By David Luesink
It is interesting to note the similarities between criticisms of Olympic preparation in Vancouver and Beijing. Although the famously beautiful city of Vancouver is still two years away from hosting the winter Olympics in conjunction with the mountain village of Whistler, we are already running into the standard problems and criticisms familiar to Olympic planners of the past few decades. While air quality and the national human rights record are not likely to be the major issues for Vancouver, other themes show up on a regular basis in the local press, including cost overruns, natural disasters, transportation problems, and the potential irreversibility of turning the city into a virtual police state. Last week’s closure of the highway and rail links between Vancouver and Whistler due to a massive landslide served to show the vulnerability of the “Sea-to-Sky Highway” which connects Vancouver to its world-class winter playground (map).
Although the Olympics claim to bring people together to celebrate the best in sport apart from politics, the clear links between corporate sponsorships and nationalism as a distraction from the increasing gap between rich and poor in countries like China and Canada are only too obvious in the difference between those who can afford tickets and those who must be content to watch events on television. As in Beijing, many Vancouver residents feel that the Olympics will only exacerbate the problem of housing prices for lower and middle-income earners. The city government reneged on early promises for increasing social housing, so some critics claim there will be more homeless people than athletes for 2010.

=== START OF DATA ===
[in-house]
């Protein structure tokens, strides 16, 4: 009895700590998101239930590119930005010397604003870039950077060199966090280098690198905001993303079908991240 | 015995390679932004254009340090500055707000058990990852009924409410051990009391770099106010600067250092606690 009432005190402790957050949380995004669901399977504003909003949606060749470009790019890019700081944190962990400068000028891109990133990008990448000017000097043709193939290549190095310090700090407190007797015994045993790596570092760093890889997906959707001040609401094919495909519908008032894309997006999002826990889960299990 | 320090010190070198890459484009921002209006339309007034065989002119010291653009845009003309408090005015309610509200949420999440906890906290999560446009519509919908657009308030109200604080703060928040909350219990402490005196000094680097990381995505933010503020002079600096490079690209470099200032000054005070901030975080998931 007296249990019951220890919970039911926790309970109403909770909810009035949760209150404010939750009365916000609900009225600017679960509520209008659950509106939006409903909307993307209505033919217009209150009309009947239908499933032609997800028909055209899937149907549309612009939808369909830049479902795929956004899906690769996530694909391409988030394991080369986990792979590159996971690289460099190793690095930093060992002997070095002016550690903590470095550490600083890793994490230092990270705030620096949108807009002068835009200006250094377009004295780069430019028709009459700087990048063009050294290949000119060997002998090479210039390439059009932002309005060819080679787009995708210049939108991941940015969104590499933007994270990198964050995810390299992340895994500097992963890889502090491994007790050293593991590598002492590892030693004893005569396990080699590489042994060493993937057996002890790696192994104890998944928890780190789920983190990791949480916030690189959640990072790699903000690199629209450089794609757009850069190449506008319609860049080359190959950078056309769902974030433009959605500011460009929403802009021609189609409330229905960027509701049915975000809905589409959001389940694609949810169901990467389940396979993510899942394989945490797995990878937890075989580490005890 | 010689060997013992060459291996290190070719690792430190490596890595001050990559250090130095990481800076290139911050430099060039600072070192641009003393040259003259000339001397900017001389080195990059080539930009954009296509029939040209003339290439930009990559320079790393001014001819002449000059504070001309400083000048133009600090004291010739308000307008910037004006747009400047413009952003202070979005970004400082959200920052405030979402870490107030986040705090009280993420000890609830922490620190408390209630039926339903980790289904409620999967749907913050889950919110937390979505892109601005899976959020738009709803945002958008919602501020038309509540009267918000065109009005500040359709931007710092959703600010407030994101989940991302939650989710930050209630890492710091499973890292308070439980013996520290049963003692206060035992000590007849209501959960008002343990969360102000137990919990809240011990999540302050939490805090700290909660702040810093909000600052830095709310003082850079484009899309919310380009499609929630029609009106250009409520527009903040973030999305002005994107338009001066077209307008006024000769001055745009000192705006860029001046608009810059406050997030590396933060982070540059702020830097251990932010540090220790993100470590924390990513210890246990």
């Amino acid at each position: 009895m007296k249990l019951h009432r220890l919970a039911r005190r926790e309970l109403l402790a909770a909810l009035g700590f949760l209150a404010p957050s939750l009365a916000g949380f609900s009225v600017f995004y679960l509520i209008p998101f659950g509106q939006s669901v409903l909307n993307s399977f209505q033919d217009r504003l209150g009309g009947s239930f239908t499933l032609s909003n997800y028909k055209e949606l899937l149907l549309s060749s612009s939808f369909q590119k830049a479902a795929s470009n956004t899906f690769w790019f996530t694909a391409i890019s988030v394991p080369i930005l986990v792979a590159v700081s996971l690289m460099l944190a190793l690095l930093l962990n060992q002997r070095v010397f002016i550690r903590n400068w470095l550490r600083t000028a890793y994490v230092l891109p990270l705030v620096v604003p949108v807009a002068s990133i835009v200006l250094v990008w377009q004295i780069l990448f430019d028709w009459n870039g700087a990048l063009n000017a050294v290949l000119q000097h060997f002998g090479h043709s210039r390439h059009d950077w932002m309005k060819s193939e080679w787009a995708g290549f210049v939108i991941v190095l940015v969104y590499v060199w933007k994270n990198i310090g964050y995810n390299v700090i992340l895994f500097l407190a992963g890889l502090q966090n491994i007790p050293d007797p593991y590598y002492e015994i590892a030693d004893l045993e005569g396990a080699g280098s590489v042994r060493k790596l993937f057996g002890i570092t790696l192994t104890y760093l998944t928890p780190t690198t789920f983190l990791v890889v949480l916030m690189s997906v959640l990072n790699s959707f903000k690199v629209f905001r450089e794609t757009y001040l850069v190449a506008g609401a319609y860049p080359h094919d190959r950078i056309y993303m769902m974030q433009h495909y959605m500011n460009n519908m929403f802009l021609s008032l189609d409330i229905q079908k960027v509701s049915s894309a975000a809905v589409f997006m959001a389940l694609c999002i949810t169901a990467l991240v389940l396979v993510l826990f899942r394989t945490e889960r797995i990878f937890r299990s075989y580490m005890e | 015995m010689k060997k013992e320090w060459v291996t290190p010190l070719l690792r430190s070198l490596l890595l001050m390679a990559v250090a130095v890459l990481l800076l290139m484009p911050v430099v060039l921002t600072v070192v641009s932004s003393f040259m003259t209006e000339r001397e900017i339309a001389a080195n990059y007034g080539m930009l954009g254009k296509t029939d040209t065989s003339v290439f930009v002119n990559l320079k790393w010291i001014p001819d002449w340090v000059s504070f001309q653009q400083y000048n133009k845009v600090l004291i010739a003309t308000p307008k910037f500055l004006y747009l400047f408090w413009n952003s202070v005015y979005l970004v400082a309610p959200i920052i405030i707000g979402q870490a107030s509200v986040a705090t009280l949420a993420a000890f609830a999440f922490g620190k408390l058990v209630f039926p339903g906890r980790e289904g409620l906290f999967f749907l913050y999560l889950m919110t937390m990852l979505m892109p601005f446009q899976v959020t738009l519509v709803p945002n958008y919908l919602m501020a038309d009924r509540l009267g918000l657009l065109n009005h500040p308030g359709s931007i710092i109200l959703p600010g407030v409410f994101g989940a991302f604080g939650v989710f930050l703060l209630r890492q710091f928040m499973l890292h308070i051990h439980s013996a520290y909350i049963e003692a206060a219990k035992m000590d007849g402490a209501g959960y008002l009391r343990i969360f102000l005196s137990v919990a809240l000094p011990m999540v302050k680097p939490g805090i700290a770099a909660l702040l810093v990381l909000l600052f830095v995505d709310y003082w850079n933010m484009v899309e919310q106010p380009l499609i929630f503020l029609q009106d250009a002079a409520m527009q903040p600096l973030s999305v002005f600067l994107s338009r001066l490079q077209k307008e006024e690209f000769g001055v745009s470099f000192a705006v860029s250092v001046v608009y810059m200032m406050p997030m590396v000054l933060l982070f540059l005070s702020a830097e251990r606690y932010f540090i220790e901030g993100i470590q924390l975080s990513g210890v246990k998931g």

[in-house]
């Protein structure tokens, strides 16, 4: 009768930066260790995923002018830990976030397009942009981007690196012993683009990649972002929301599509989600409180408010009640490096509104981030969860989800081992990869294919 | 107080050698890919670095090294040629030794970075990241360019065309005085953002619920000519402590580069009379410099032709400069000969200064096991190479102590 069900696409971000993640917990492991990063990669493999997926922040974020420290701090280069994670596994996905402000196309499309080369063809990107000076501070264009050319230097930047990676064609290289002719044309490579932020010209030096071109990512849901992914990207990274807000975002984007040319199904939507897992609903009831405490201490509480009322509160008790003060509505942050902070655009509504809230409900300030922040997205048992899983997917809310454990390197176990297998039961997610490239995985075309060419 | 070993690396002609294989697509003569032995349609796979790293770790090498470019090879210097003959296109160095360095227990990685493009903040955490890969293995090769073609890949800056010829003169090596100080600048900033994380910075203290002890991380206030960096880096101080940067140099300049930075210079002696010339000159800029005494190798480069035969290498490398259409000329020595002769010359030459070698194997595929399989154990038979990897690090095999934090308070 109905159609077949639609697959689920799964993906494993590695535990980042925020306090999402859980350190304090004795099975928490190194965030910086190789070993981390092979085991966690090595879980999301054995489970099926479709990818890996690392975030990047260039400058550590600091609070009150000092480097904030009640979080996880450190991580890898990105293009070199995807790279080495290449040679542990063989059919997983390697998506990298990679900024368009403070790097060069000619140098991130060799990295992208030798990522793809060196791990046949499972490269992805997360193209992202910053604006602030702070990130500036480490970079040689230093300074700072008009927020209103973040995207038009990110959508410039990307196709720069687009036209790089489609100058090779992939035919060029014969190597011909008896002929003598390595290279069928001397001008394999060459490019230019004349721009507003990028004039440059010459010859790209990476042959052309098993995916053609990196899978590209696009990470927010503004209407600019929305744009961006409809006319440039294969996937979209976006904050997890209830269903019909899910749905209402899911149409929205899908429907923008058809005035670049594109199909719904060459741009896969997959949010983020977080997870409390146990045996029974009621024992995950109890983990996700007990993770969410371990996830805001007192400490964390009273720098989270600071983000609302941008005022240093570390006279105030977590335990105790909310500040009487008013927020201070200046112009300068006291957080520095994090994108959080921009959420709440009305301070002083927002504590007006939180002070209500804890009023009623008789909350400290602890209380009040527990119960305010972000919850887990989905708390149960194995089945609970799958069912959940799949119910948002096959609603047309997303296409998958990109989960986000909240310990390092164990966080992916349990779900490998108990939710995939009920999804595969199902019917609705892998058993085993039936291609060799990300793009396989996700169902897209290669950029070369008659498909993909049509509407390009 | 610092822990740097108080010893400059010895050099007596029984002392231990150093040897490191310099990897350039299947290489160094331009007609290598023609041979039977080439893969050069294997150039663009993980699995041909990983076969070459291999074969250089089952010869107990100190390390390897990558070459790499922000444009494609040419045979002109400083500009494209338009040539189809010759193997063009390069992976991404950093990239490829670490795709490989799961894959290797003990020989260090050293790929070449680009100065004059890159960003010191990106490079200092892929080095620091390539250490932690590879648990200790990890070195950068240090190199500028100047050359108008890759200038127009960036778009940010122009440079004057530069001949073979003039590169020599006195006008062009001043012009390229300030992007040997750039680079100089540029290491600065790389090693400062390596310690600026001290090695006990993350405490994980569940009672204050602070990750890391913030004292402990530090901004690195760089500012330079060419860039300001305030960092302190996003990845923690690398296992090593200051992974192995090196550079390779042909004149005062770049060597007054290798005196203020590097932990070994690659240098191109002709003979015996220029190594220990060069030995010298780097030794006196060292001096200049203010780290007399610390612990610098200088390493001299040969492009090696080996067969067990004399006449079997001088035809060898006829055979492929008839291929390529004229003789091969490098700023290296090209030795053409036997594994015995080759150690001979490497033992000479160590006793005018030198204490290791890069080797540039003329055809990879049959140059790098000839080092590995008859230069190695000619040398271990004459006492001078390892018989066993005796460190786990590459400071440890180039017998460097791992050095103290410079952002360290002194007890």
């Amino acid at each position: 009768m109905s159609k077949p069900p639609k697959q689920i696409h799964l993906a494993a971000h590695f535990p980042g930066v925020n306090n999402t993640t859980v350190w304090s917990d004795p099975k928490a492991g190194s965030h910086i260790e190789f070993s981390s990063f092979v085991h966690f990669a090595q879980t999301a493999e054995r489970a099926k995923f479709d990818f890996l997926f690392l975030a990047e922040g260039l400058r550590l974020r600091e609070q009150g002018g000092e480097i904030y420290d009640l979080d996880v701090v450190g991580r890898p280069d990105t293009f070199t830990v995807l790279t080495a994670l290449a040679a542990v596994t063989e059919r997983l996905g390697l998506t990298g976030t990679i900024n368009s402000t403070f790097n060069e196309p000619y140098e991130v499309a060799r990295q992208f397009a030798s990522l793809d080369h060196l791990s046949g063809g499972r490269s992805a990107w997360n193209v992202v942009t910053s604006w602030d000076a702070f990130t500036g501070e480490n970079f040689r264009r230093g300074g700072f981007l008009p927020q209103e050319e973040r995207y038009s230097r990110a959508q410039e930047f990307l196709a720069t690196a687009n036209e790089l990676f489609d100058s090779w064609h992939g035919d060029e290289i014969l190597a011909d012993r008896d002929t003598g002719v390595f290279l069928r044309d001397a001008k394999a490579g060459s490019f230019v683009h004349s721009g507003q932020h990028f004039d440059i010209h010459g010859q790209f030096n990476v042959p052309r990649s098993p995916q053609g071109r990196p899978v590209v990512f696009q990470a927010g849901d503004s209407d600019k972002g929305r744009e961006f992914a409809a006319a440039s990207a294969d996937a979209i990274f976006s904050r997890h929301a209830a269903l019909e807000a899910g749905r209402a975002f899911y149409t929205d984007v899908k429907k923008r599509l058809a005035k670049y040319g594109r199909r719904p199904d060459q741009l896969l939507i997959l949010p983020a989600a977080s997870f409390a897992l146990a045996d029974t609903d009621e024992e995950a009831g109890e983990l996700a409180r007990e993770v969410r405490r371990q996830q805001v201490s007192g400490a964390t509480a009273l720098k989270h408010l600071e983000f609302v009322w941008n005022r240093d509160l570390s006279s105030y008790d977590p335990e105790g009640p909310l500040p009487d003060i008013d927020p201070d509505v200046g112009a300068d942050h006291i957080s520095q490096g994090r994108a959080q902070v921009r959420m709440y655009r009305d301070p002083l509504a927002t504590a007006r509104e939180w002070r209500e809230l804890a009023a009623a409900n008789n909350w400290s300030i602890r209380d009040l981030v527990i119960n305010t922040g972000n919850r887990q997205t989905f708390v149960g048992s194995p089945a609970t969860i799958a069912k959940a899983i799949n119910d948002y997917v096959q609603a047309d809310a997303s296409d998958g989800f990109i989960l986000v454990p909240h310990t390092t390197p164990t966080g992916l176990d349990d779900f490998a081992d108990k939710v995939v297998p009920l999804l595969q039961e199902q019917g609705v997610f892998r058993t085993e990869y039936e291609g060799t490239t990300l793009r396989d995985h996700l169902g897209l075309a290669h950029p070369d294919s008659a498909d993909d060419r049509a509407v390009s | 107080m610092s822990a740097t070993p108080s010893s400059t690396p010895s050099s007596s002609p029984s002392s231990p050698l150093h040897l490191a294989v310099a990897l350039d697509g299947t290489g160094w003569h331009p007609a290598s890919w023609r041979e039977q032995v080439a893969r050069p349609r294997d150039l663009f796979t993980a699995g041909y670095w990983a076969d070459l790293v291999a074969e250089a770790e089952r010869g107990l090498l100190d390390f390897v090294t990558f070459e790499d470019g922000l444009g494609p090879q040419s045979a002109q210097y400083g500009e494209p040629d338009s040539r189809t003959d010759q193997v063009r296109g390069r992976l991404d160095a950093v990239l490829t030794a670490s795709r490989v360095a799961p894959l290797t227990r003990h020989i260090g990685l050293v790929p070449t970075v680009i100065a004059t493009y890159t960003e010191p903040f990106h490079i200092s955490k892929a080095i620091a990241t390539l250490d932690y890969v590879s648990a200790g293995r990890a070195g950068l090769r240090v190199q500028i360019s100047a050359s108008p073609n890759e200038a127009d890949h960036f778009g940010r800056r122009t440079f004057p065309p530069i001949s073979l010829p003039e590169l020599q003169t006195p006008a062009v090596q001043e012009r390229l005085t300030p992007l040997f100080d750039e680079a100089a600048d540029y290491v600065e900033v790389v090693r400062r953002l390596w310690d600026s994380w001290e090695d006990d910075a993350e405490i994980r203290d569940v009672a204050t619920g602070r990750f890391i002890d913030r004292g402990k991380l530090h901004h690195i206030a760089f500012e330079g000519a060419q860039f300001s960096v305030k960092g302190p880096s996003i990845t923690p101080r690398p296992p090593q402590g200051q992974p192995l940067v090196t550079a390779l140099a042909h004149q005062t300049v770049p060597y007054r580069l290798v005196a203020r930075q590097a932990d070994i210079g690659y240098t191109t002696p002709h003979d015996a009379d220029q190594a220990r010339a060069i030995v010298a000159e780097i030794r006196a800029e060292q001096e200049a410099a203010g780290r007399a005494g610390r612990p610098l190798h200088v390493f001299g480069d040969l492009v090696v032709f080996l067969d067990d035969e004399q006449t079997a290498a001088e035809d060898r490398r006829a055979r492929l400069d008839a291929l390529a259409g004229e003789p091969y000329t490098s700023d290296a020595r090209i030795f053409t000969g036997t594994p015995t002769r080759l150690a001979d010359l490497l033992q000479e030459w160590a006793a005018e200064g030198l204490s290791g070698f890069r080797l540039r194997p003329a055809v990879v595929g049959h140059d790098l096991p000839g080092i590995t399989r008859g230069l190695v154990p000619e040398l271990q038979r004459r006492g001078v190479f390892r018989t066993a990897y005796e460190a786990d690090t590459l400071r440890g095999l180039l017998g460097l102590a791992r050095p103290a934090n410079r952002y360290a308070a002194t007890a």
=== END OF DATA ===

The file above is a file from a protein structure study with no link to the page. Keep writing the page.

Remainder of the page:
Perhaps the most interesting Olympic-related story of the past few days in Vancouver is the announcement by the head of Vancouvers Olympic Committee that Vancouver’s Olympics will not organize an international torch relay so they can avoid the kind of protests that marred China’s relay in London and Paris. Perhaps that is as it should be, given the rather monumental job of overcoming the apathetic attitude of many Canadians toward Olympic events unrelated to gold medals in hockey.
David Luesink is a Ph.D. Candidate in Chinese history at the University of British Columbia, Vancouver.